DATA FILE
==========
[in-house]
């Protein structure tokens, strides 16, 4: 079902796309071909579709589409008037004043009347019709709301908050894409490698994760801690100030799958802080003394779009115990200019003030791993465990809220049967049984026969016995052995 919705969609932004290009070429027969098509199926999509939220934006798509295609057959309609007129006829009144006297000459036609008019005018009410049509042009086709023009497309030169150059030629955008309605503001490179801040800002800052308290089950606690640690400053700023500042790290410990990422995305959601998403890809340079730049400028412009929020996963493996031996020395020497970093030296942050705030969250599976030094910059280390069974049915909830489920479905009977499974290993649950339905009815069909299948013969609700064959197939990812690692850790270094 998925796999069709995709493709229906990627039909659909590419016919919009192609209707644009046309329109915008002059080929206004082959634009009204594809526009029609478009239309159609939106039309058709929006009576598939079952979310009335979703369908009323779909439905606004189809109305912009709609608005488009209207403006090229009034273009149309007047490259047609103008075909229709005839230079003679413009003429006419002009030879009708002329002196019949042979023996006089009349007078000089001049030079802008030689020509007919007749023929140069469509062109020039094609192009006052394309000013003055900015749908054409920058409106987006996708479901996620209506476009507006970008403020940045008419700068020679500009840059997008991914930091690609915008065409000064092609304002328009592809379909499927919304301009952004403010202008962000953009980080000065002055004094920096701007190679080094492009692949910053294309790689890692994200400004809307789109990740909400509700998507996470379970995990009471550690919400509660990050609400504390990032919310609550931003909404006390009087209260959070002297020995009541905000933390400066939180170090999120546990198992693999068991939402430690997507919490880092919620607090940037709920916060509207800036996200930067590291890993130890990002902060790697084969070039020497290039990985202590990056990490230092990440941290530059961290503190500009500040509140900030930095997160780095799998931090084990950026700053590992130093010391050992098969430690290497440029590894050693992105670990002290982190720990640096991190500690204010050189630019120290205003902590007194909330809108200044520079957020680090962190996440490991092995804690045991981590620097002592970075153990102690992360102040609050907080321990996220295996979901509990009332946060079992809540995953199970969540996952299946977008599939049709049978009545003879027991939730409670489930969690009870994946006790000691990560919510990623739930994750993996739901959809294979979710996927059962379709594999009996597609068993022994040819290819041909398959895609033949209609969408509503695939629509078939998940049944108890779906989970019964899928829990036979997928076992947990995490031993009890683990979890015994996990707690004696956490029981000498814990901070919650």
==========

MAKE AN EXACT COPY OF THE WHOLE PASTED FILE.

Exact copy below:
[in-house]
């Protein structure tokens, strides 16, 4: 079902796309071909579709589409008037004043009347019709709301908050894409490698994760801690100030799958802080003394779009115990200019003030791993465990809220049967049984026969016995052995 919705969609932004290009070429027969098509199926999509939220934006798509295609057959309609007129006829009144006297000459036609008019005018009410049509042009086709023009497309030169150059030629955008309605503001490179801040800002800052308290089950606690640690400053700023500042790290410990990422995305959601998403890809340079730049400028412009929020996963493996031996020395020497970093030296942050705030969250599976030094910059280390069974049915909830489920479905009977499974290993649950339905009815069909299948013969609700064959197939990812690692850790270094 998925796999069709995709493709229906990627039909659909590419016919919009192609209707644009046309329109915008002059080929206004082959634009009204594809526009029609478009239309159609939106039309058709929006009576598939079952979310009335979703369908009323779909439905606004189809109305912009709609608005488009209207403006090229009034273009149309007047490259047609103008075909229709005839230079003679413009003429006419002009030879009708002329002196019949042979023996006089009349007078000089001049030079802008030689020509007919007749023929140069469509062109020039094609192009006052394309000013003055900015749908054409920058409106987006996708479901996620209506476009507006970008403020940045008419700068020679500009840059997008991914930091690609915008065409000064092609304002328009592809379909499927919304301009952004403010202008962000953009980080000065002055004094920096701007190679080094492009692949910053294309790689890692994200400004809307789109990740909400509700998507996470379970995990009471550690919400509660990050609400504390990032919310609550931003909404006390009087209260959070002297020995009541905000933390400066939180170090999120546990198992693999068991939402430690997507919490880092919620607090940037709920916060509207800036996200930067590291890993130890990002902060790697084969070039020497290039990985202590990056990490230092990440941290530059961290503190500009500040509140900030930095997160780095799998931090084990950026700053590992130093010391050992098969430690290497440029590894050693992105670990002290982190720990640096991190500690204010050189630019120290205003902590007194909330809108200044520079957020680090962190996440490991092995804690045991981590620097002592970075153990102690992360102040609050907080321990996220295996979901509990009332946060079992809540995953199970969540996952299946977008599939049709049978009545003879027991939730409670489930969690009870994946006790000691990560919510990623739930994750993996739901959809294979979710996927059962379709594999009996597609068993022994040819290819041909398959895609033949209609969408509503695939629509078939998940049944108890779906989970019964899928829990036979997928076992947990995490031993009890683990979890015994996990707690004696956490029981000498814990901070919650």